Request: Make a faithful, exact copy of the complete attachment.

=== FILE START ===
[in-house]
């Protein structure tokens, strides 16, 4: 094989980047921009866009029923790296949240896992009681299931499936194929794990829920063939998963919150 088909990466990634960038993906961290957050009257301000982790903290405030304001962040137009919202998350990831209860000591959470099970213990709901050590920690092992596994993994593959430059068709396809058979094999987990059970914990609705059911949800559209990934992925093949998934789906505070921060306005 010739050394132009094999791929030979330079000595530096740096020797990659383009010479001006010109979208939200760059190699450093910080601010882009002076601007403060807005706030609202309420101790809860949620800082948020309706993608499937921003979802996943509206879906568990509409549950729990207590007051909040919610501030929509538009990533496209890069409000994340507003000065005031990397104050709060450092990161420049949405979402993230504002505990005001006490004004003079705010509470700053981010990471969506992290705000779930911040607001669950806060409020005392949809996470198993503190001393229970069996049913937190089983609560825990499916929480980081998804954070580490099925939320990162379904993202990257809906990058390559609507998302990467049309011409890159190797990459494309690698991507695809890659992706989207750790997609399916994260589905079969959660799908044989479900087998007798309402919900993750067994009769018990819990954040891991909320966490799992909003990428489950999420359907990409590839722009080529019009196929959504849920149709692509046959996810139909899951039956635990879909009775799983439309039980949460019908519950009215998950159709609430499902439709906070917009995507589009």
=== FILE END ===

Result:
[in-house]
């Protein structure tokens, strides 16, 4: 094989980047921009866009029923790296949240896992009681299931499936194929794990829920063939998963919150 088909990466990634960038993906961290957050009257301000982790903290405030304001962040137009919202998350990831209860000591959470099970213990709901050590920690092992596994993994593959430059068709396809058979094999987990059970914990609705059911949800559209990934992925093949998934789906505070921060306005 010739050394132009094999791929030979330079000595530096740096020797990659383009010479001006010109979208939200760059190699450093910080601010882009002076601007403060807005706030609202309420101790809860949620800082948020309706993608499937921003979802996943509206879906568990509409549950729990207590007051909040919610501030929509538009990533496209890069409000994340507003000065005031990397104050709060450092990161420049949405979402993230504002505990005001006490004004003079705010509470700053981010990471969506992290705000779930911040607001669950806060409020005392949809996470198993503190001393229970069996049913937190089983609560825990499916929480980081998804954070580490099925939320990162379904993202990257809906990058390559609507998302990467049309011409890159190797990459494309690698991507695809890659992706989207750790997609399916994260589905079969959660799908044989479900087998007798309402919900993750067994009769018990819990954040891991909320966490799992909003990428489950999420359907990409590839722009080529019009196929959504849920149709692509046959996810139909899951039956635990879909009775799983439309039980949460019908519950009215998950159709609430499902439709906070917009995507589009």